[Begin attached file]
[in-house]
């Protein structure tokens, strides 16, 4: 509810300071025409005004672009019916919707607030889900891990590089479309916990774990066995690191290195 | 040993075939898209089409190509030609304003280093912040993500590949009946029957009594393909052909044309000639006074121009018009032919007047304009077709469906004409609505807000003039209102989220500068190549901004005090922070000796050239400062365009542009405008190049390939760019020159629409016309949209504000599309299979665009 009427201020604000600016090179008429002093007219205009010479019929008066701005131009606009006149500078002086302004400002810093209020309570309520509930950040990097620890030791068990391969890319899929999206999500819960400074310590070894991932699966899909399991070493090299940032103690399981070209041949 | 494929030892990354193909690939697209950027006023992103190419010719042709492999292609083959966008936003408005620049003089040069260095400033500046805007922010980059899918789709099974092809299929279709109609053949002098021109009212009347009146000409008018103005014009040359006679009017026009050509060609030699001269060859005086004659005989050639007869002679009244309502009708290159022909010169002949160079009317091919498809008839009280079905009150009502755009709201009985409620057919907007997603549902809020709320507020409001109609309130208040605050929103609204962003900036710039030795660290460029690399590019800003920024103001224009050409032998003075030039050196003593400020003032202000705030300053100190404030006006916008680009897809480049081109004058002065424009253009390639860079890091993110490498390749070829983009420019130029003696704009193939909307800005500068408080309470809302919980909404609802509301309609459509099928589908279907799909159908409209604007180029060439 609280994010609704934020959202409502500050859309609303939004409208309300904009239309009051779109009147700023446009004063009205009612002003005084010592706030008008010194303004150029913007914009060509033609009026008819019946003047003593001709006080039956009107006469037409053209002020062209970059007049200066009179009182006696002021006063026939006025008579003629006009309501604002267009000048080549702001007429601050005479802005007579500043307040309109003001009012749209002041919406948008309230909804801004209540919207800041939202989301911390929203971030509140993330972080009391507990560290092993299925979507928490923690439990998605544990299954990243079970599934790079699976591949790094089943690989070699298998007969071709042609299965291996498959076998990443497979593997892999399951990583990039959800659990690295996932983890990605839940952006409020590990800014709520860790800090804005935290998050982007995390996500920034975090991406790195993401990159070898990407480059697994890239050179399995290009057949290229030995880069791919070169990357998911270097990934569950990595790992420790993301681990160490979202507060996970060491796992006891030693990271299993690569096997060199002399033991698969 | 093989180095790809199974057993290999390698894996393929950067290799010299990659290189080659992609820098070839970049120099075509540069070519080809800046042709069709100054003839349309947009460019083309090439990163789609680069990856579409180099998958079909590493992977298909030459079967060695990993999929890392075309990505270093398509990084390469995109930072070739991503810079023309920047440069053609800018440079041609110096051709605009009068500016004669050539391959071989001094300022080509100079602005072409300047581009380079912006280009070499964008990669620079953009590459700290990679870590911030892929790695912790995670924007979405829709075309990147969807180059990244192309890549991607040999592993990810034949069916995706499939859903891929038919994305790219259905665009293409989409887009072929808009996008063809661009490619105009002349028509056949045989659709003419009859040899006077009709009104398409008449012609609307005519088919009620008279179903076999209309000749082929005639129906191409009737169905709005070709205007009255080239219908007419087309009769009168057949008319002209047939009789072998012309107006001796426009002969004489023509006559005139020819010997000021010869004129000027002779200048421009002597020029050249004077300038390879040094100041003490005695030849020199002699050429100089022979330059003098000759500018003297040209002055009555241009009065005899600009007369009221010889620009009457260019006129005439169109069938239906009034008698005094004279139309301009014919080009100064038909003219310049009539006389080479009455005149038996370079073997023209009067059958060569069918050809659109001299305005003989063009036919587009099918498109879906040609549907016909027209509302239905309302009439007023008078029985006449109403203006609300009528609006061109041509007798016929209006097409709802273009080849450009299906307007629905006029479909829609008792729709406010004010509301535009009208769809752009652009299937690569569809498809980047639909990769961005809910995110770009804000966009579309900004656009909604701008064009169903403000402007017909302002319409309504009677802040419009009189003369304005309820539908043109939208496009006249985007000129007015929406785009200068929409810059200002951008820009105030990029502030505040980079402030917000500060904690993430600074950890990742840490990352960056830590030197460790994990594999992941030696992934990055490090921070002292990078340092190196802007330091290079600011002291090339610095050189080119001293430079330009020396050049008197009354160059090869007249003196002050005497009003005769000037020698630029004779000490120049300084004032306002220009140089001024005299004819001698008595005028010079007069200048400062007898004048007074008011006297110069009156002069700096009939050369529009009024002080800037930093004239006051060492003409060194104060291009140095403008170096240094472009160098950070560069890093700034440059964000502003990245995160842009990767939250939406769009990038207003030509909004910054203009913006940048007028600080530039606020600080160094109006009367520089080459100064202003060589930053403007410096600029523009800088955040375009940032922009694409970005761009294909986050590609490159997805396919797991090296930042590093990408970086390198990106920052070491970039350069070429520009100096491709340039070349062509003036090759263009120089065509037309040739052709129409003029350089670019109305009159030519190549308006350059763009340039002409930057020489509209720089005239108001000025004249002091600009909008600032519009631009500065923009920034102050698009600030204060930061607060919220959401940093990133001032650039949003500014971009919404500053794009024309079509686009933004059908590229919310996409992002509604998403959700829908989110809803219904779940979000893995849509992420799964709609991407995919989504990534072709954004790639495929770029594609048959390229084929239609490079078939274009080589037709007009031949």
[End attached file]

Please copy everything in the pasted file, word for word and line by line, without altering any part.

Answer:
[in-house]
């Protein structure tokens, strides 16, 4: 509810300071025409005004672009019916919707607030889900891990590089479309916990774990066995690191290195 | 040993075939898209089409190509030609304003280093912040993500590949009946029957009594393909052909044309000639006074121009018009032919007047304009077709469906004409609505807000003039209102989220500068190549901004005090922070000796050239400062365009542009405008190049390939760019020159629409016309949209504000599309299979665009 009427201020604000600016090179008429002093007219205009010479019929008066701005131009606009006149500078002086302004400002810093209020309570309520509930950040990097620890030791068990391969890319899929999206999500819960400074310590070894991932699966899909399991070493090299940032103690399981070209041949 | 494929030892990354193909690939697209950027006023992103190419010719042709492999292609083959966008936003408005620049003089040069260095400033500046805007922010980059899918789709099974092809299929279709109609053949002098021109009212009347009146000409008018103005014009040359006679009017026009050509060609030699001269060859005086004659005989050639007869002679009244309502009708290159022909010169002949160079009317091919498809008839009280079905009150009502755009709201009985409620057919907007997603549902809020709320507020409001109609309130208040605050929103609204962003900036710039030795660290460029690399590019800003920024103001224009050409032998003075030039050196003593400020003032202000705030300053100190404030006006916008680009897809480049081109004058002065424009253009390639860079890091993110490498390749070829983009420019130029003696704009193939909307800005500068408080309470809302919980909404609802509301309609459509099928589908279907799909159908409209604007180029060439 609280994010609704934020959202409502500050859309609303939004409208309300904009239309009051779109009147700023446009004063009205009612002003005084010592706030008008010194303004150029913007914009060509033609009026008819019946003047003593001709006080039956009107006469037409053209002020062209970059007049200066009179009182006696002021006063026939006025008579003629006009309501604002267009000048080549702001007429601050005479802005007579500043307040309109003001009012749209002041919406948008309230909804801004209540919207800041939202989301911390929203971030509140993330972080009391507990560290092993299925979507928490923690439990998605544990299954990243079970599934790079699976591949790094089943690989070699298998007969071709042609299965291996498959076998990443497979593997892999399951990583990039959800659990690295996932983890990605839940952006409020590990800014709520860790800090804005935290998050982007995390996500920034975090991406790195993401990159070898990407480059697994890239050179399995290009057949290229030995880069791919070169990357998911270097990934569950990595790992420790993301681990160490979202507060996970060491796992006891030693990271299993690569096997060199002399033991698969 | 093989180095790809199974057993290999390698894996393929950067290799010299990659290189080659992609820098070839970049120099075509540069070519080809800046042709069709100054003839349309947009460019083309090439990163789609680069990856579409180099998958079909590493992977298909030459079967060695990993999929890392075309990505270093398509990084390469995109930072070739991503810079023309920047440069053609800018440079041609110096051709605009009068500016004669050539391959071989001094300022080509100079602005072409300047581009380079912006280009070499964008990669620079953009590459700290990679870590911030892929790695912790995670924007979405829709075309990147969807180059990244192309890549991607040999592993990810034949069916995706499939859903891929038919994305790219259905665009293409989409887009072929808009996008063809661009490619105009002349028509056949045989659709003419009859040899006077009709009104398409008449012609609307005519088919009620008279179903076999209309000749082929005639129906191409009737169905709005070709205007009255080239219908007419087309009769009168057949008319002209047939009789072998012309107006001796426009002969004489023509006559005139020819010997000021010869004129000027002779200048421009002597020029050249004077300038390879040094100041003490005695030849020199002699050429100089022979330059003098000759500018003297040209002055009555241009009065005899600009007369009221010889620009009457260019006129005439169109069938239906009034008698005094004279139309301009014919080009100064038909003219310049009539006389080479009455005149038996370079073997023209009067059958060569069918050809659109001299305005003989063009036919587009099918498109879906040609549907016909027209509302239905309302009439007023008078029985006449109403203006609300009528609006061109041509007798016929209006097409709802273009080849450009299906307007629905006029479909829609008792729709406010004010509301535009009208769809752009652009299937690569569809498809980047639909990769961005809910995110770009804000966009579309900004656009909604701008064009169903403000402007017909302002319409309504009677802040419009009189003369304005309820539908043109939208496009006249985007000129007015929406785009200068929409810059200002951008820009105030990029502030505040980079402030917000500060904690993430600074950890990742840490990352960056830590030197460790994990594999992941030696992934990055490090921070002292990078340092190196802007330091290079600011002291090339610095050189080119001293430079330009020396050049008197009354160059090869007249003196002050005497009003005769000037020698630029004779000490120049300084004032306002220009140089001024005299004819001698008595005028010079007069200048400062007898004048007074008011006297110069009156002069700096009939050369529009009024002080800037930093004239006051060492003409060194104060291009140095403008170096240094472009160098950070560069890093700034440059964000502003990245995160842009990767939250939406769009990038207003030509909004910054203009913006940048007028600080530039606020600080160094109006009367520089080459100064202003060589930053403007410096600029523009800088955040375009940032922009694409970005761009294909986050590609490159997805396919797991090296930042590093990408970086390198990106920052070491970039350069070429520009100096491709340039070349062509003036090759263009120089065509037309040739052709129409003029350089670019109305009159030519190549308006350059763009340039002409930057020489509209720089005239108001000025004249002091600009909008600032519009631009500065923009920034102050698009600030204060930061607060919220959401940093990133001032650039949003500014971009919404500053794009024309079509686009933004059908590229919310996409992002509604998403959700829908989110809803219904779940979000893995849509992420799964709609991407995919989504990534072709954004790639495929770029594609048959390229084929239609490079078939274009080589037709007009031949």